A... am I going to have to convict people of failure to chill? Let's just, Baby, relax! Ain't no thing.
I tried hard to put myself in your shoes and see things from your point of view, but apparently I failed to understand one thing (correct me if I'm wrong): the general atmosphere of the forums and feedback you receive from players is an integral part of your happiness. I was imagining that you could just let the mess settle down by itself after every release, but since I am not this forum's moderator, I can't really tell how it feels to have a big mess of threads about stuff not working.
It generally sucks to have a bunch of people complaining that things don't work, especially when there's something I can do about, that is, work with the interface modders more closely, having in this scenario sanctioned third party interfaces and released a public API. It's the pressure that would make me unhappy. It's good when the forum people are happy, but that wasn't what I was getting at so much.
When you speak of pressure, are you picturing direct pressure? I have a hard time imagining people screaming at you on the forums, except maybe for the occasional moron that can be ignored. Wouldn't people rather be putting pressure on the third-party developers to update their interface ASAP? But maybe you'd feel pressure nevertheless because you dislike seeing that people cannot play the game.
There would be direct pressure on me to work with third party developers -- this isn't about screaming. This thread itself is direct pressure to work with third party developers (or at least get the ball rolling). That isn't to say I disagree about you posting it. I'm simply stating what it is, and I think that yes, there'd be a lot more of this, a lot more I'd have to reply to, and a lot of... pressure. Additionally, I'm not just talking about external pressure, in fact, principally not -- having created the situation, I would feel some obligation to make it run as smoothly as possible, and I would rapidly become irritated by this, because it's some of my least favorite kinds of work.
One thing I'd like to point out, though, is that you seem to think that a single interface, "The front-end", would come out of third-party development. Even though that's possible, open-source usually seems to bring diversity (look at the number of linux distros), especially in a single-player game where people don't have to use compatible clients, so they can play together. So I think we'd likely see an improved ascii client, a 2d tiles client, an isometric client, a 3d client, and maybe several of each one. In my view it would distribute the uproar, so that at least not everybody would be complaining about the same thing . But I don't know if you see that as a relief.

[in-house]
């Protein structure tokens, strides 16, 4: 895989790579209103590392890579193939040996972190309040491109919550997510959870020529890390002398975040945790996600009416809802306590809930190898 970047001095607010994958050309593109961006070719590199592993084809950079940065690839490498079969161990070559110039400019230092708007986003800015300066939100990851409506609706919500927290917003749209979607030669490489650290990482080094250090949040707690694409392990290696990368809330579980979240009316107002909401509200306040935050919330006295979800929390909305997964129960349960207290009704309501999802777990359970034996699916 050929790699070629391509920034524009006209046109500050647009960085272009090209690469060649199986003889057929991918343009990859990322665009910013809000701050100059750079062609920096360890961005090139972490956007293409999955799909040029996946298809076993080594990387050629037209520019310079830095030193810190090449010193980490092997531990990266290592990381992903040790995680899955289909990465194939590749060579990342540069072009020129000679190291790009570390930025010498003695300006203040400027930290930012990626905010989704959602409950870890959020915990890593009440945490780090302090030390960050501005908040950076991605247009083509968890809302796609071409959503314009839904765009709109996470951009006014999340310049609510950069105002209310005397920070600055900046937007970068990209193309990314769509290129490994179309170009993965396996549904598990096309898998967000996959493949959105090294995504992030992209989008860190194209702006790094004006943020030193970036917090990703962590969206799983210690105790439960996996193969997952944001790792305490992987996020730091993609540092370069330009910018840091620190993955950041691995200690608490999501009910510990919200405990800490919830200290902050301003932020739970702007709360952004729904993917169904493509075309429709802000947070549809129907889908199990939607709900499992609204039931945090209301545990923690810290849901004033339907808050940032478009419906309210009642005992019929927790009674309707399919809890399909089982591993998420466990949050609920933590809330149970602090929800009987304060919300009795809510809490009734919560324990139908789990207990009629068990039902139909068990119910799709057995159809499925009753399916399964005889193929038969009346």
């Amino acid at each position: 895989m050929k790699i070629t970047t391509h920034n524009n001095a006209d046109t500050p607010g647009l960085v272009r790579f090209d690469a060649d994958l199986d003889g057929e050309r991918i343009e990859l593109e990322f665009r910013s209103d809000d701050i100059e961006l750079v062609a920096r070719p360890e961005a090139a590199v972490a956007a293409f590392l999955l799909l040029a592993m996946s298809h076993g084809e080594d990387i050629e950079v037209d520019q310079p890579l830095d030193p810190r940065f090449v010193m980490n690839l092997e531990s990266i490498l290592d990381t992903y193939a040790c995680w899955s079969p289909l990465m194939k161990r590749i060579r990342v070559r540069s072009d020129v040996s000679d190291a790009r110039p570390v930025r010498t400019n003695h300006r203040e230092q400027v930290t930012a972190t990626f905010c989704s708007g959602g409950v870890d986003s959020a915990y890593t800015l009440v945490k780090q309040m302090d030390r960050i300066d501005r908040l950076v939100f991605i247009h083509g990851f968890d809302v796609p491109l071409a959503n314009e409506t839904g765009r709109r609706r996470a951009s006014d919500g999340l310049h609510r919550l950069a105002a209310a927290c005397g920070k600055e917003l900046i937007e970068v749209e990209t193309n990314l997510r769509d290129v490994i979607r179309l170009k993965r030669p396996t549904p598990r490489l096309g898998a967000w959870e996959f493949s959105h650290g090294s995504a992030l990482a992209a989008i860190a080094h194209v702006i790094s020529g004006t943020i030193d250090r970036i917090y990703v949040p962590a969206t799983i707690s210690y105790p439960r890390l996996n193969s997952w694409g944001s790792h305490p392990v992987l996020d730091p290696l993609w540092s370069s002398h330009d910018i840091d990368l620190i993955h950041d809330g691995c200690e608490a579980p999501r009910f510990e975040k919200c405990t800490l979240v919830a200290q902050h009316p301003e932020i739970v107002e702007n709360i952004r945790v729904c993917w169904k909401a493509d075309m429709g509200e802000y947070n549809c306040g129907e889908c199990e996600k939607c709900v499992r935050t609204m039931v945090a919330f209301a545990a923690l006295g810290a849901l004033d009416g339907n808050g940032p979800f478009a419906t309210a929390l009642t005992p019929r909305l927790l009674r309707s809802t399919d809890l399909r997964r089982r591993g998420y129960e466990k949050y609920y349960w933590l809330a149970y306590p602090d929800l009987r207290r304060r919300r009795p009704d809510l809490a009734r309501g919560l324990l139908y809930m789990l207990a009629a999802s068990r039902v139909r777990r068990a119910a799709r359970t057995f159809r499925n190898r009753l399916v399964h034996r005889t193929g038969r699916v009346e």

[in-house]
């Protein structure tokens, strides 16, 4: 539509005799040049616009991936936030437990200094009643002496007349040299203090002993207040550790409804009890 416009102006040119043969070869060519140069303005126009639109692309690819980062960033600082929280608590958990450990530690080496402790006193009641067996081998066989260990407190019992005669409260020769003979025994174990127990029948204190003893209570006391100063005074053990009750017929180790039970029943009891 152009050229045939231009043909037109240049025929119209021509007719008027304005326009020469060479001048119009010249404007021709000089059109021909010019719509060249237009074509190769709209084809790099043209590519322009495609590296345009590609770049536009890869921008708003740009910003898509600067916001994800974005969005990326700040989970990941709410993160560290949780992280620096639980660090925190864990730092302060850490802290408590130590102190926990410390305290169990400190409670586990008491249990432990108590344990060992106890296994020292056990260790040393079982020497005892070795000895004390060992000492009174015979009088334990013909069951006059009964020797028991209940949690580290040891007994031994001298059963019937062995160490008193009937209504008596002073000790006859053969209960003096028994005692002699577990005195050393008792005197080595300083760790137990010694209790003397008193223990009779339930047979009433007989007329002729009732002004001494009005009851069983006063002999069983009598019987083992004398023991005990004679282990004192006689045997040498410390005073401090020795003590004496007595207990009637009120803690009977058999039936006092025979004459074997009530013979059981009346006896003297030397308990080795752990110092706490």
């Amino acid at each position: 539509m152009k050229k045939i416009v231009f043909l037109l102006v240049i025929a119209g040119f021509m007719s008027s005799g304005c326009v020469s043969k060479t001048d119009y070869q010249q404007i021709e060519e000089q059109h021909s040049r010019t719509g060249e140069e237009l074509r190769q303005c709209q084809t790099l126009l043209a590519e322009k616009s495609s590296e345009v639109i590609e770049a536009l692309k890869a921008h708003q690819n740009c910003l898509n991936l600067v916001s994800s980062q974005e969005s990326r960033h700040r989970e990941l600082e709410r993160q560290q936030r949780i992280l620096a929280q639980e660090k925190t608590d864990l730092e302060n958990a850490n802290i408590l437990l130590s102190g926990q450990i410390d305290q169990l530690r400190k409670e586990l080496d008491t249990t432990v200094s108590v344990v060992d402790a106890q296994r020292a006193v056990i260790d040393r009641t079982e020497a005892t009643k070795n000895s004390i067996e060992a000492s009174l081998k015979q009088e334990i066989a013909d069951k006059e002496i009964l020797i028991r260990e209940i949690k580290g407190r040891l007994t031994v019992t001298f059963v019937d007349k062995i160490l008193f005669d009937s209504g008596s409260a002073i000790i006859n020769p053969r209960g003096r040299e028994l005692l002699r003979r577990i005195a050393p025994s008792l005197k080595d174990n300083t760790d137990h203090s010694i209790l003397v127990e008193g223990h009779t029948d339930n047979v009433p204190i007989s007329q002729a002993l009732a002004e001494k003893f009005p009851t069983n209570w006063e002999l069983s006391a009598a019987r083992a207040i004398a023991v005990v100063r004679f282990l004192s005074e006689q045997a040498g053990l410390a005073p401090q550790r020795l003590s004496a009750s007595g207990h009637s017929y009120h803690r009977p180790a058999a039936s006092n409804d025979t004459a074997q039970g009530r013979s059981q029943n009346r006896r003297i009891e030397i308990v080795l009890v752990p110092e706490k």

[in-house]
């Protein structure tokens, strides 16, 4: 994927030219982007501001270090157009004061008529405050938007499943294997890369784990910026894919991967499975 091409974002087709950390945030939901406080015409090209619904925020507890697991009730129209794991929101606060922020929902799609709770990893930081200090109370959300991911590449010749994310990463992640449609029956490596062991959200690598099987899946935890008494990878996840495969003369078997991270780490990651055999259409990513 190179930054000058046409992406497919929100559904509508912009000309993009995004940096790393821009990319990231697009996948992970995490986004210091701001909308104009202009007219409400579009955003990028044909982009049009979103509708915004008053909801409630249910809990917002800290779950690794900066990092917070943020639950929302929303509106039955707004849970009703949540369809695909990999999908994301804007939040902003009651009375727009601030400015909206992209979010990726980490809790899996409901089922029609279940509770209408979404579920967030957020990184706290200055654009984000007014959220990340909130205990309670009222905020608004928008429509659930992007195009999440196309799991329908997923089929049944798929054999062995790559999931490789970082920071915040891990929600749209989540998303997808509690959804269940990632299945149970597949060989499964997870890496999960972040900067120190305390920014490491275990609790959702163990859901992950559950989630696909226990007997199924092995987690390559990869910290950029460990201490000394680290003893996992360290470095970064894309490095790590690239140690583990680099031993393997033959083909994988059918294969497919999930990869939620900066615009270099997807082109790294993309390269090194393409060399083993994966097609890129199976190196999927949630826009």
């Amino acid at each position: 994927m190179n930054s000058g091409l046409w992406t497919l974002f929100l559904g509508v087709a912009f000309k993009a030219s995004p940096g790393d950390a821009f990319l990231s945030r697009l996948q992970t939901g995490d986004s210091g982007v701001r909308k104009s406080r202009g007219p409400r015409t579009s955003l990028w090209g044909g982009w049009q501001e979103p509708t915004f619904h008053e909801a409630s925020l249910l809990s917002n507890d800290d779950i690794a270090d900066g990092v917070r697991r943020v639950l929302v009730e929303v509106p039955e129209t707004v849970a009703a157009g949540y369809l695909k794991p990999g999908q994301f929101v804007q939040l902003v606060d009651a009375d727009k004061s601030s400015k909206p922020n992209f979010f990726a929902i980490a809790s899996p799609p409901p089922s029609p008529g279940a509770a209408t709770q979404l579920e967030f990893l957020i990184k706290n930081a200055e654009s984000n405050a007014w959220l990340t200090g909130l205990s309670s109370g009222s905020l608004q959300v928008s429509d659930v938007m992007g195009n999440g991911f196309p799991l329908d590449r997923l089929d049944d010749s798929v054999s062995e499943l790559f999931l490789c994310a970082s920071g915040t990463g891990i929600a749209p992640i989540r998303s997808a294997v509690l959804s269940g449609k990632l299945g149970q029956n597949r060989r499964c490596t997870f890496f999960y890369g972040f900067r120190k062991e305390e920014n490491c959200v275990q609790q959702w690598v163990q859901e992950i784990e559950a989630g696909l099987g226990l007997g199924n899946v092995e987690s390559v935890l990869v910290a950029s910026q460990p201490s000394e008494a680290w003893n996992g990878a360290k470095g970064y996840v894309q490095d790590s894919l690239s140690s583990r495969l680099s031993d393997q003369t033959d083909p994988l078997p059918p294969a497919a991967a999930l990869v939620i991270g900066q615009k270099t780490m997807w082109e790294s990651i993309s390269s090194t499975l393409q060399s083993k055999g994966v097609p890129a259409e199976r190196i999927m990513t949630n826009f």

He he, of course not. It's worse actually -- more parties to work with.
Lastly, I may have a good way of mitigating the breakage of third-party clients at every release, without requiring your direct involvement. Assuming that you develop your own open-source interface at the same time as your closed-source server, you would likely publish your interface changes to a public SVN server. You would probably do it incrementally, at the rate of one or several commits a day - akin to backing up your work whenever you've made a step. In that case, you can bet that enthusiastic developers will watch those changes keenly, to see what's going on with the interface. This means that third-party client makers will already know that moving "dwarven armies around on the world map, with a tactical view and various options" is coming for the next version (from your very detailed dev notes), so they'll have time to plan which kind of interface they want to provide for that. And since they'll see the necessary code changes evolve gradually, because you'll always need an up-to-date interface for bugfixing, they'll be able to follow closely your development. They might have to adapt to your last minute changes, but otherwise I believe that the days of bugfixing prior to release could be enough for some of them to finalize their clients on time.